EASTERN ROCK LOBSTER (Formerly ‘crayfish’) AT SEAL ROCKS

December 20, 2012 § Leave a comment

A nest of giant rock lobster was found by Vic Ley and Ron Taylor in 1963 at Seal Rocks.  http://fathomag.blogspot.com.au

A nest of giant rock lobster was found by Vic Ley and Ron Taylor in 1963 at Seal Rocks. http://fathomag.blogspot.com.au

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A cover of "International Seafood" years ago.

A cover shot of “International Seafood” years ago.

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nice sized lobster(Above) ‘Eastern Rock lobster in natural habitat’, picture by JH Harding (Public domain – free use with credit given to source).

Lobster trap bait. Mullet are drying after being heavily salted. Originally these racks were on the road at Boat Beach.  The aroma obviously required a change of location after visitor numbers to the village began increasing the the late 1970sLobster trap bait. Blackfish (luderick) sun drying after being heavily salted. Originally these racks were on the road at Boat Beach. The aroma obviously required a change of location after visitor numbers to the village began increasing the the late 1970s

 Luderick are often netted in large quantities - which then devalues them at the fish market, so they become lobster biat when salted and dried.

Luderick are often netted in large quantities – which then devalues them at the fish market, so they become lobster biat when salted and dried.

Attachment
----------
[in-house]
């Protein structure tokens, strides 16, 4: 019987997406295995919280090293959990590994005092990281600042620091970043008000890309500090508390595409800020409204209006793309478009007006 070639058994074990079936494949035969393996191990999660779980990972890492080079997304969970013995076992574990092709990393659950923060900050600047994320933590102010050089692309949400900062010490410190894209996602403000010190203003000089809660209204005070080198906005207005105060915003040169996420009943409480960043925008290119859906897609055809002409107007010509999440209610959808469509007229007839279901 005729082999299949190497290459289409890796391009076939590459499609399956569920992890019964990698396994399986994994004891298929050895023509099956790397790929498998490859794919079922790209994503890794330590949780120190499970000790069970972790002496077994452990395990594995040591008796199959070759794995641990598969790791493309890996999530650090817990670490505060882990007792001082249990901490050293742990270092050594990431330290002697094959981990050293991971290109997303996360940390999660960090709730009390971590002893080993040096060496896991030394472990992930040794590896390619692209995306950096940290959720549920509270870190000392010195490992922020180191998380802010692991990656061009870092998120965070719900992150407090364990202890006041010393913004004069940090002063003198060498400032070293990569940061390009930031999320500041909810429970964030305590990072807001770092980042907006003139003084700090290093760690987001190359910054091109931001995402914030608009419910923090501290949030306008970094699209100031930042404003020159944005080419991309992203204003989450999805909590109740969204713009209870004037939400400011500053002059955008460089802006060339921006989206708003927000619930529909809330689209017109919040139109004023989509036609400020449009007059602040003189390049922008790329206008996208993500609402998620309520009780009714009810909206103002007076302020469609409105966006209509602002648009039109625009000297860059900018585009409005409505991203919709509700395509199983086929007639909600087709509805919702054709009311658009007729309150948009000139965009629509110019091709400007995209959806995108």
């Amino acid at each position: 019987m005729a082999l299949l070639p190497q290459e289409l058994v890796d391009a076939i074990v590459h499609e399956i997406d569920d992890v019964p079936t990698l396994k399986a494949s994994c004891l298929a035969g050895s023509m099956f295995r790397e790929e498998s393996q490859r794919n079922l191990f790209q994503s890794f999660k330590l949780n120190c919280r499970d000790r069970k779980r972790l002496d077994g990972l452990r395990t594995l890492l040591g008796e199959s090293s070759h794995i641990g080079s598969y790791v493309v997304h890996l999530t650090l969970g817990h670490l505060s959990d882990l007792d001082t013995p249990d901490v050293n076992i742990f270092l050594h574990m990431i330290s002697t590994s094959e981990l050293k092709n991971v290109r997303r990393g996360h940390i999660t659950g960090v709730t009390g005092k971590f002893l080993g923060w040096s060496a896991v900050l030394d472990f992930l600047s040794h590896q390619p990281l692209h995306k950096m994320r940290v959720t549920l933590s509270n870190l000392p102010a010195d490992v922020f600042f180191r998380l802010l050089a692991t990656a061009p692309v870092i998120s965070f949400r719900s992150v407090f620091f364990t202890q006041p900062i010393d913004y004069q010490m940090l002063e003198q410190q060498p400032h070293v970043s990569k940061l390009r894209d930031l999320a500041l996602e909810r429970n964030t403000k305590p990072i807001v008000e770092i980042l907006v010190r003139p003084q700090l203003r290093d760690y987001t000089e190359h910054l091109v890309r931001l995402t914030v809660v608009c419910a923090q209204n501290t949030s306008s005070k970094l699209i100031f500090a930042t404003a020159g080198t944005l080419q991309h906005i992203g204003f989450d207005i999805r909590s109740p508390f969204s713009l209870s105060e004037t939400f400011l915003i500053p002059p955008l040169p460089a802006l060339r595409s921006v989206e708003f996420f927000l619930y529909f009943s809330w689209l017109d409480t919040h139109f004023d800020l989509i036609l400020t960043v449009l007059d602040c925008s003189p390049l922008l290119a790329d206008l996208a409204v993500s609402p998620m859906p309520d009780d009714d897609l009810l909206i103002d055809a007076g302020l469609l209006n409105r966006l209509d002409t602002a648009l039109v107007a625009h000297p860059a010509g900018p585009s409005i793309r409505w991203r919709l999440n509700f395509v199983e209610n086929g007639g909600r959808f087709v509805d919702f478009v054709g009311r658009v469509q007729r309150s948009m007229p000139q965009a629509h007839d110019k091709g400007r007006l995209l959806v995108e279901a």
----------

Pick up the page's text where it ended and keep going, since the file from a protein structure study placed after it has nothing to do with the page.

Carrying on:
Rock lobster of this size are not permitted to be taken because they are breeding stock.  It took decades for the fisheries department to figure out what professionals always knew was correct, but the theory had to be proven on paper.   Scientists have been reluctant to converse with fishermen in the past  but that shortcoming has improved with a better media.

lobsters at the rocks

Cooking the catch in the era before plastic tags were required on each lobster.Cooking the catch in the era before plastic tags were required on each lobster, pro fisherman Joesph Bloe cooks his catch in the era before tags were law to limit poaching of the catch. Eastern Rock Lobster is the variety common to New South Wales waters. My opinion is they are more tasty than Victorian or Queensland lobsters. The best and also the less in number being caught.

We knew them as ‘crayfish’ in the 1960s.

(Above ‘cooking lobsters’  picture is hereby now in the ‘free-use public domain’ world wide providing credit is given to the source).

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Large lobster cannot be sold or taken. Often these are kept as 'callers' (live prisioners) in the hope, belief, strategy they will attract smaller and legal sized companions into the same trap.  These lobsters were being kept until the next season, in deep water.  The plan failed when the marker buoy line broke and the entire trap and these contents was lost.

Large lobster cannot be sold or taken. Often these are kept as ‘callers’ (live prisoners)  in the hope, belief, strategy they will attract smaller and legal-sized companions into the same trap. These lobsters  (pictured under a boat offshore)were being kept until the next season,  with food and in deep water. The plan failed disastrously weeks later when the buoy line came adrift or was cut by a passing ship and the entire trap and these contents lost. (Details by Brian Davies RIP).

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